% 1pt \mu,\nu)$ with $b_0=1$. The greatest importance of Algorithm 27.1,
% however, is that it generalizes readily to numerical computation with
% rounding errors, or with noisy Taylor coefficients $\{c_j\}$. All one
% needs to do is modify the tests for zero singular values or zero
% coefficients so as to incorporate a suitable tolerance, such as
% $10^{-14}$ for computations in standard 16-digit arithmetic. The
% following modified algorithm also comes from [Gonnet, $\hbox{G\"uttel}$
% & Trefethen 2012].
%%
%
% {\em {\sc Algorithm 27.2. Robust Pad\'e approximation for noisy data or
% floating point arithmetic}
% \par\vskip 3pt
% Input: $m\ge 0$, $n\ge 0$, a vector {\bf c} of Taylor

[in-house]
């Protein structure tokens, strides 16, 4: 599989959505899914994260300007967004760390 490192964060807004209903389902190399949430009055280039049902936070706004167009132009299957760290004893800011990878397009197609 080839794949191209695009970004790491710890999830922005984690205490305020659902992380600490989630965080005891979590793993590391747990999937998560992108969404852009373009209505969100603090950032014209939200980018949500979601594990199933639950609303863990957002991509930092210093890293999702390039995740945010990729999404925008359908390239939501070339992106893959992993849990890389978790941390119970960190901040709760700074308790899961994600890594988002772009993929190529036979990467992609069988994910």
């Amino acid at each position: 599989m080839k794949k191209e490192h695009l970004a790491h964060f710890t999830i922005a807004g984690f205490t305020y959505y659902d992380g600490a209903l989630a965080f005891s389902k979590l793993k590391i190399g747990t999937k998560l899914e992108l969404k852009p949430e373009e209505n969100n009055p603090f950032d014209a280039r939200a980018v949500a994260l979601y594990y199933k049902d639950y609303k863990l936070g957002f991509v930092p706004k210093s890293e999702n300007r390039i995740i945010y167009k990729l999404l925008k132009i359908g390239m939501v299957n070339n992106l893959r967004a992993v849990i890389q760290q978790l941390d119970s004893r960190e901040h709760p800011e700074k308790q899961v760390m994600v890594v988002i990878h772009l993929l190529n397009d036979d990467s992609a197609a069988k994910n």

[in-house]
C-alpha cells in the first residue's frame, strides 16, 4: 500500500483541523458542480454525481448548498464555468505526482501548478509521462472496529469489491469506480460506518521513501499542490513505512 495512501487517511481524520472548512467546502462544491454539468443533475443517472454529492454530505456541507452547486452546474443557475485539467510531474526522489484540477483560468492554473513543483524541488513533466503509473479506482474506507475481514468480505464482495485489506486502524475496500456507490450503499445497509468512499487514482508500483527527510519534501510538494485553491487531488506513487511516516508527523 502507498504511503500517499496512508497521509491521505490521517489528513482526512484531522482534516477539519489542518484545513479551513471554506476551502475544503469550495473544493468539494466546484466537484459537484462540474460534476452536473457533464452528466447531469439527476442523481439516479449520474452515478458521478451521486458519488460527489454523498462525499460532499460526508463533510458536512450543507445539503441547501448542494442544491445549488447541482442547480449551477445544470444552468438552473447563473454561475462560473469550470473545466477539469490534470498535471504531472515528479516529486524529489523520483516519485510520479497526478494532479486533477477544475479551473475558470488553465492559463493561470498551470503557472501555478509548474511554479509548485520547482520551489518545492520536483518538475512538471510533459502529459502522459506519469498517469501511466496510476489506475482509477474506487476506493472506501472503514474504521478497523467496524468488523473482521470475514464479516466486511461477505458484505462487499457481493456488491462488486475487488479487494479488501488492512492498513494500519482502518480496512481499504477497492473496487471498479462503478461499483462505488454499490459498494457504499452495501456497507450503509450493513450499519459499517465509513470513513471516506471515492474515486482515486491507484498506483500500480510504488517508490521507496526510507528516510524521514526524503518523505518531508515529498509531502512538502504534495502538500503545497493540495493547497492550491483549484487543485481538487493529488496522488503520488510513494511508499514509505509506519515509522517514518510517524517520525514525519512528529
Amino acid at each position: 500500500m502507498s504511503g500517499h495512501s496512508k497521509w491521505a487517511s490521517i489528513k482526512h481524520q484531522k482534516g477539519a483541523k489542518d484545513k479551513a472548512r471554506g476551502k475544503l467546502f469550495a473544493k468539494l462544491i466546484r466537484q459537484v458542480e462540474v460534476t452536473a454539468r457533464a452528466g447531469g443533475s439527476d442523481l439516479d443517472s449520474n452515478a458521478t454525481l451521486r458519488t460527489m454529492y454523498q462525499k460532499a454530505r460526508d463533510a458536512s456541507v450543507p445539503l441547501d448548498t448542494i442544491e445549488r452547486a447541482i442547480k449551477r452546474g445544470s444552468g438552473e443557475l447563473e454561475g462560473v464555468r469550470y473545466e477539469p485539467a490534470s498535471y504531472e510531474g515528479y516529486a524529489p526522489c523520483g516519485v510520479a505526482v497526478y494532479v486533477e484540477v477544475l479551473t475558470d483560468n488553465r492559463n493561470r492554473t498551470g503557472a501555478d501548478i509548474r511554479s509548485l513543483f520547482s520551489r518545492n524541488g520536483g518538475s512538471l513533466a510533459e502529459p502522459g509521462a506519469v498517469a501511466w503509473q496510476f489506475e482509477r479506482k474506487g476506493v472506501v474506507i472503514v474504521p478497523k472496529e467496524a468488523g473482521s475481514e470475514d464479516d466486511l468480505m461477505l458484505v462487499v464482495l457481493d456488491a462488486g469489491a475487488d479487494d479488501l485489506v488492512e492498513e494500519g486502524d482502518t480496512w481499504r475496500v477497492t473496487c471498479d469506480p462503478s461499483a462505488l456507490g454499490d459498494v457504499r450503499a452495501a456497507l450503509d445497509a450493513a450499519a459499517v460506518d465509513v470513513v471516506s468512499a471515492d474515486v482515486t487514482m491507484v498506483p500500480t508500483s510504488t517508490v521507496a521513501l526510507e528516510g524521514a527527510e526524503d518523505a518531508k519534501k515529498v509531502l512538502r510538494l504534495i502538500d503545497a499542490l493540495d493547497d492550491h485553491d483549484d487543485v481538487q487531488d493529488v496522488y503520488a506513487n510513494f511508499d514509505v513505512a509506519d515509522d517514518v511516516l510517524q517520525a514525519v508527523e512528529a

% coefficients $c_0,\dots,c_{m+n}$
% of a function $f$, and a relative tolerance ${\tt tol} \ge 0$.
% \par\vskip 3pt
% Output: Polynomials $p(z) = a_0+ \cdots + a_\mu z^\mu$ and
% $q(z) = b_0+ \cdots + b_\nu z^\nu$, $b_0=1$,
% of the minimal degree type $(m,n)$
% Pad\'e approximation of a function close to $f$.
% \par\vskip 3pt
% \hangindent=12pt $1.$ Rescale $f(z)$ to $f(z/\gamma)$ for some $\gamma>0$ if desired
% to get a function whose Taylor coefficients
% $c_0,\dots,c_{m+n}$ do not vary too widely.
% \par\vskip 3pt
% $2.$ Define $\tau = {\tt tol} \cdot \|{\bf c}\|_2$.
% If $|c_0| = \cdots = |c_m| \le \tau,$ set $p=0$ and $q=1$ and stop.
% \par\vskip 3pt
% $3.$ If\/ $n=0$, set $p(z) = c_0 +\cdots + c_mz^m$ and $q = 1$
% and go to Step\/~$7$.
% \par\vskip 3pt
% \hangindent=12pt $4.$ Compute the SVD\/ $(27.13)$ of the $n\times (n+1)$ matrix $C$.
% Let $\rho\le n$ be the number of singular
% values of $C$ that are greater than $\tau$.
% \par\vskip 3pt
% $5.$